4 Reasons You Have Combination Skin
If you have combination skin, you’re no newbie to the battle of oil versus flakes. Combination skin can easily be the trickiest skin type to treat—finding the perfect skin treatment to give you that balance of natural, glowing, youthful skin can be one of the greatest uphill battles when it comes to beauty and skin care. However, understanding the causes of combination skin, and understanding the characteristics of your combination skin, can provide you with a simple solution to your skin treatment dilemma.
The following are the top four causes of combination skin that you should be aware of in order to select a skin treatment routine that’s right for you:
Unfortunately, genetics tend to be the most common cause of combination skin—and one that you can’t change. However, creating a skin treatment routine for your combination skin and understanding the natural qualities of your skin might be as simple as understanding what skin types your biological parents has. Be sure to note if one (or both) of your parents suffers from rosacea, as finding a gentle skin treatment for this condition may be more difficult. It will also help to determine what products you should absolutely avoid to prevent irritation.
Strangely enough, using a skin treatment that isn’t right for your skin type could be the cause of your combination skin. Using harsh cleansers and toners, or thick creams to counteract your oily or dry skin can cause further problems. While we all hate breaking out, overcompensating with a strong acne-fighting skin treatment, or heavy makeup to cover up any redness, can lead to more breakouts and further overuse of skin treatments—it’s a never-ending cycle. Being aware of what products you use, the strength of ingredients in your skin treatment, and what each area of your face needs in terms of a proper skin treatment can really save you from the stress of combination skin.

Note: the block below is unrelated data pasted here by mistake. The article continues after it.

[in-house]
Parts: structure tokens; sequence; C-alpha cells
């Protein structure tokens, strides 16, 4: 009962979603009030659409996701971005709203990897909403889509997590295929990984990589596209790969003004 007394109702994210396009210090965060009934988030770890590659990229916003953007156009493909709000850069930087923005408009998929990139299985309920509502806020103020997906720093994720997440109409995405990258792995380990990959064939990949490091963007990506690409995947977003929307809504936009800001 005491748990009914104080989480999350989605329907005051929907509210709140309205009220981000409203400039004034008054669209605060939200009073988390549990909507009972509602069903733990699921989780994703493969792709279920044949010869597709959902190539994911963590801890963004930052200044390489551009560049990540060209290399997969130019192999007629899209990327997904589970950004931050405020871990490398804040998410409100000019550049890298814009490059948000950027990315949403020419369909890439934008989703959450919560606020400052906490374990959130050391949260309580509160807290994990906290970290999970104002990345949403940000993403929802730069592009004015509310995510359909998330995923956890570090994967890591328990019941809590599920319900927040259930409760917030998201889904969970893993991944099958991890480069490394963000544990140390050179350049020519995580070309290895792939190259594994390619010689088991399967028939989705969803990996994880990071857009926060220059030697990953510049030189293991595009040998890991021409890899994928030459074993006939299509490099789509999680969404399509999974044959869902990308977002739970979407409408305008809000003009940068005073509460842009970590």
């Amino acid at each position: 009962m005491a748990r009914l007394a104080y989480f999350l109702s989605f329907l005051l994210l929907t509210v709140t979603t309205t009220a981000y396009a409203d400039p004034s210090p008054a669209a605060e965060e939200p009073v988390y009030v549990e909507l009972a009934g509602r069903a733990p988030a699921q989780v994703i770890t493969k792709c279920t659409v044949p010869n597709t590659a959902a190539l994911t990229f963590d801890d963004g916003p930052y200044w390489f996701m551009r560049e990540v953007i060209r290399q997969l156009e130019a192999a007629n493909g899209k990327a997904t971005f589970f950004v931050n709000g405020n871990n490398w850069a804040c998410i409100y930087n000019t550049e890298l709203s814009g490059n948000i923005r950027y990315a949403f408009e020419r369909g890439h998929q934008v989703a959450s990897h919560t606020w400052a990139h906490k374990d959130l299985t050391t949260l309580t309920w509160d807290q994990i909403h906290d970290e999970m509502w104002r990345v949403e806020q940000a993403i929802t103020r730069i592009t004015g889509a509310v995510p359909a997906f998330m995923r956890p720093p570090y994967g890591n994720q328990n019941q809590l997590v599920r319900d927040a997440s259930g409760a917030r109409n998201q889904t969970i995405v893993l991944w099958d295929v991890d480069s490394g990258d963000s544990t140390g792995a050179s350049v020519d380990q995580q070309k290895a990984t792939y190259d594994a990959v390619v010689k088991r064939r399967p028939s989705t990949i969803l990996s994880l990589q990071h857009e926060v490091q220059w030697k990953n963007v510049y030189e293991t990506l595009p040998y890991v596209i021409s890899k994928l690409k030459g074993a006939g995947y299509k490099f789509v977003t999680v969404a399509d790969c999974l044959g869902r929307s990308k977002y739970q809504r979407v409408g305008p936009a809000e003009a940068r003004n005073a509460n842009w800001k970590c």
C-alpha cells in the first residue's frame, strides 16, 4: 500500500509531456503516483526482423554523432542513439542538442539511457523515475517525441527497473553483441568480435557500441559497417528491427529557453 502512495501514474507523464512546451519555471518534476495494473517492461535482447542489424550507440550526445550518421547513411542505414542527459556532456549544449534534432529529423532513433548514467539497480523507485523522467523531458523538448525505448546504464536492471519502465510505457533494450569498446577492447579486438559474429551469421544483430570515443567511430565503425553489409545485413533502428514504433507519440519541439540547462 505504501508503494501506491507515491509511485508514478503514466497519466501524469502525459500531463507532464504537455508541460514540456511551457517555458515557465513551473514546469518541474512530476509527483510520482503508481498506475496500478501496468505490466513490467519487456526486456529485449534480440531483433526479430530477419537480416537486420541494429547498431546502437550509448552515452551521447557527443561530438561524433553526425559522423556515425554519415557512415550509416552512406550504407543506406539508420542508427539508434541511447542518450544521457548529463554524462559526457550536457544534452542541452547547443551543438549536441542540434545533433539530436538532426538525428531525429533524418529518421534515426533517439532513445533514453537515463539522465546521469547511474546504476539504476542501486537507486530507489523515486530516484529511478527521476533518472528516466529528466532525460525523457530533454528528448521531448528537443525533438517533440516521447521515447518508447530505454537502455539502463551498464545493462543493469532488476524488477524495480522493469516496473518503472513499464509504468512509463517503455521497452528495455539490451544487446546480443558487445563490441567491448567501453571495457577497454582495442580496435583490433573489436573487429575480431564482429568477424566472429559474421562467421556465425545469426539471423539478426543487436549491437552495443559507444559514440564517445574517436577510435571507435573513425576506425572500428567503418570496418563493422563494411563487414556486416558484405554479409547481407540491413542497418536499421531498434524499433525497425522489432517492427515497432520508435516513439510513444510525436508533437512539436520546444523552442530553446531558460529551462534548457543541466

Depending on environmental factors, certain characteristics of combination skin can worsen. For example, humidity in the summer months causes skin to sweat and pores to open, allowing dirt and pollution to more easily enter. Of course, this results in breakouts and further use of skin treatments to try to counteract the humidity and melting makeup—this just causes excess oil production. Alternatively, the cold weather in the winter months can irritate dry skin, causing flaking and redness. Simply put, depending on environmental factors, you may have to switch up your skin treatment routine to balance its effects on your combination skin.
Stress and Hormones
Your emotions, hormonal cycle, medications, and some contraceptives (birth control pill, patch, or shot) can cause combination skin by promoting activity in your sebaceous glands. Generally speaking, androgen hormones are the culprit here. These hormones tend to fluctuate throughout your lifecycle, changing during pregnancy, during menopause, and even after menopause. Aside from controlling stress through relaxation and organizational techniques, the most you can do to counteract the causes of combination skin due to stress and hormones is to be aware of your skin’s conditions and select a skin treatment routine that meets your skin’s needs at that specific point in your life.
“Combination Skin Causes,” Discovery Health web site; https://health.howstuffworks.com/skin-care/information/skin-types/combination-skin1.htm, last accessed June 18, 2013.
“Saving face 101: How to customize your skin care routine with your skin type,” American Academy of Dermatology web site; https://www.aad.org/
stories-and-news/news-releases/saving-face-101-how-to-customize-your-skin-care-routine-with-your-skin-type, last accessed June 18, 2013.
Stenzel, T., “The Top 9 Causes of Oily Skin…and the Solution!,” Skin Inc. web site; https://www.skininc.com/treatments/facial/The-Top-9-Causes-of-Oily-Skin-and-the-Solution-202343921.html, last accessed June 18, 2013.